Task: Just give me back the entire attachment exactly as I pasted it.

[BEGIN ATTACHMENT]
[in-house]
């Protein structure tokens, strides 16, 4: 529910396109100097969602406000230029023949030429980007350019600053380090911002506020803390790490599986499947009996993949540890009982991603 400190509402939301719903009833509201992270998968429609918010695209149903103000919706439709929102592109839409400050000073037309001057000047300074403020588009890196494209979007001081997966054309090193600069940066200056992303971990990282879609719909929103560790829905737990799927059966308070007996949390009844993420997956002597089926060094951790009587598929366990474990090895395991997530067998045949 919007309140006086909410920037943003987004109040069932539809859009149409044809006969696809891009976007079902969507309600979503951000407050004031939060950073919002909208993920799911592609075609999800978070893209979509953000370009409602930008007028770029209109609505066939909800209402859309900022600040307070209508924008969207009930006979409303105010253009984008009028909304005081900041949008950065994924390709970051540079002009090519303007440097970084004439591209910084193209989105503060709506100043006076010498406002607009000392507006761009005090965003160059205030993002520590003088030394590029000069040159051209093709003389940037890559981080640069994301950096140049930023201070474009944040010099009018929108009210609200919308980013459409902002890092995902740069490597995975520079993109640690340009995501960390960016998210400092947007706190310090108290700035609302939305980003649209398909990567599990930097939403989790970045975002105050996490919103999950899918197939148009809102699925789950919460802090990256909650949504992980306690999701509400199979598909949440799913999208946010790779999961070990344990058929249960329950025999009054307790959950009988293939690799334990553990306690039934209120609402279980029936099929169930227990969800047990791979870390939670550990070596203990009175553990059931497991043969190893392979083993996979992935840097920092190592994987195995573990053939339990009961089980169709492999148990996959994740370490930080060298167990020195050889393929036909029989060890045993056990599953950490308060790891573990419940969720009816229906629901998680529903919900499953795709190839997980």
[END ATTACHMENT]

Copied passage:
[in-house]
């Protein structure tokens, strides 16, 4: 529910396109100097969602406000230029023949030429980007350019600053380090911002506020803390790490599986499947009996993949540890009982991603 400190509402939301719903009833509201992270998968429609918010695209149903103000919706439709929102592109839409400050000073037309001057000047300074403020588009890196494209979007001081997966054309090193600069940066200056992303971990990282879609719909929103560790829905737990799927059966308070007996949390009844993420997956002597089926060094951790009587598929366990474990090895395991997530067998045949 919007309140006086909410920037943003987004109040069932539809859009149409044809006969696809891009976007079902969507309600979503951000407050004031939060950073919002909208993920799911592609075609999800978070893209979509953000370009409602930008007028770029209109609505066939909800209402859309900022600040307070209508924008969207009930006979409303105010253009984008009028909304005081900041949008950065994924390709970051540079002009090519303007440097970084004439591209910084193209989105503060709506100043006076010498406002607009000392507006761009005090965003160059205030993002520590003088030394590029000069040159051209093709003389940037890559981080640069994301950096140049930023201070474009944040010099009018929108009210609200919308980013459409902002890092995902740069490597995975520079993109640690340009995501960390960016998210400092947007706190310090108290700035609302939305980003649209398909990567599990930097939403989790970045975002105050996490919103999950899918197939148009809102699925789950919460802090990256909650949504992980306690999701509400199979598909949440799913999208946010790779999961070990344990058929249960329950025999009054307790959950009988293939690799334990553990306690039934209120609402279980029936099929169930227990969800047990791979870390939670550990070596203990009175553990059931497991043969190893392979083993996979992935840097920092190592994987195995573990053939339990009961089980169709492999148990996959994740370490930080060298167990020195050889393929036909029989060890045993056990599953950490308060790891573990419940969720009816229906629901998680529903919900499953795709190839997980």